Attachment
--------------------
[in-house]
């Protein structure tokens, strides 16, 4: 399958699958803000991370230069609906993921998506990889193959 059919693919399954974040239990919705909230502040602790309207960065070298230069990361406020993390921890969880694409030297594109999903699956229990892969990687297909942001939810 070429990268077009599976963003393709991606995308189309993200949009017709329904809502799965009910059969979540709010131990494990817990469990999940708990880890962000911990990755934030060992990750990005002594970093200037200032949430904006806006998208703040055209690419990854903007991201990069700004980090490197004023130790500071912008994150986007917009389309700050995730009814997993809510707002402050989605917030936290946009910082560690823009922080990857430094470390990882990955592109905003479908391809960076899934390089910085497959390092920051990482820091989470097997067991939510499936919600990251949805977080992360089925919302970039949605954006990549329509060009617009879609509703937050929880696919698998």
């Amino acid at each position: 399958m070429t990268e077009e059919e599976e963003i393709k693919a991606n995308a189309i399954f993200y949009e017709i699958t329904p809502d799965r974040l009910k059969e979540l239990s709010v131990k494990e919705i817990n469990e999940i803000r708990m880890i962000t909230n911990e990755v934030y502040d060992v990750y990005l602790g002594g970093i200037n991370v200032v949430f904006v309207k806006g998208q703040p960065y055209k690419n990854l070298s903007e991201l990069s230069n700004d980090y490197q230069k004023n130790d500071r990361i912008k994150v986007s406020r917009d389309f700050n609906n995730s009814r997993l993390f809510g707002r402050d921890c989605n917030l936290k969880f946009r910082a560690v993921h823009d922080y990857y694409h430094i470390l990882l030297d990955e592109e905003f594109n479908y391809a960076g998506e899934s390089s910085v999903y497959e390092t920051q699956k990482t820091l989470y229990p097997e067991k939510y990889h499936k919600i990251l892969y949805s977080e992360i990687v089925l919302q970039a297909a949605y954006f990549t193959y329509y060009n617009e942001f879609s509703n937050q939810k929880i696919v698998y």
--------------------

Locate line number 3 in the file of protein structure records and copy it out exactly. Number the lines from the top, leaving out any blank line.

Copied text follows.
């Amino acid at each position: 399958m070429t990268e077009e059919e599976e963003i393709k693919a991606n995308a189309i399954f993200y949009e017709i699958t329904p809502d799965r974040l009910k059969e979540l239990s709010v131990k494990e919705i817990n469990e999940i803000r708990m880890i962000t909230n911990e990755v934030y502040d060992v990750y990005l602790g002594g970093i200037n991370v200032v949430f904006v309207k806006g998208q703040p960065y055209k690419n990854l070298s903007e991201l990069s230069n700004d980090y490197q230069k004023n130790d500071r990361i912008k994150v986007s406020r917009d389309f700050n609906n995730s009814r997993l993390f809510g707002r402050d921890c989605n917030l936290k969880f946009r910082a560690v993921h823009d922080y990857y694409h430094i470390l990882l030297d990955e592109e905003f594109n479908y391809a960076g998506e899934s390089s910085v999903y497959e390092t920051q699956k990482t820091l989470y229990p097997e067991k939510y990889h499936k919600i990251l892969y949805s977080e992360i990687v089925l919302q970039a297909a949605y954006f990549t193959y329509y060009n617009e942001f879609s509703n937050q939810k929880i696919v698998y």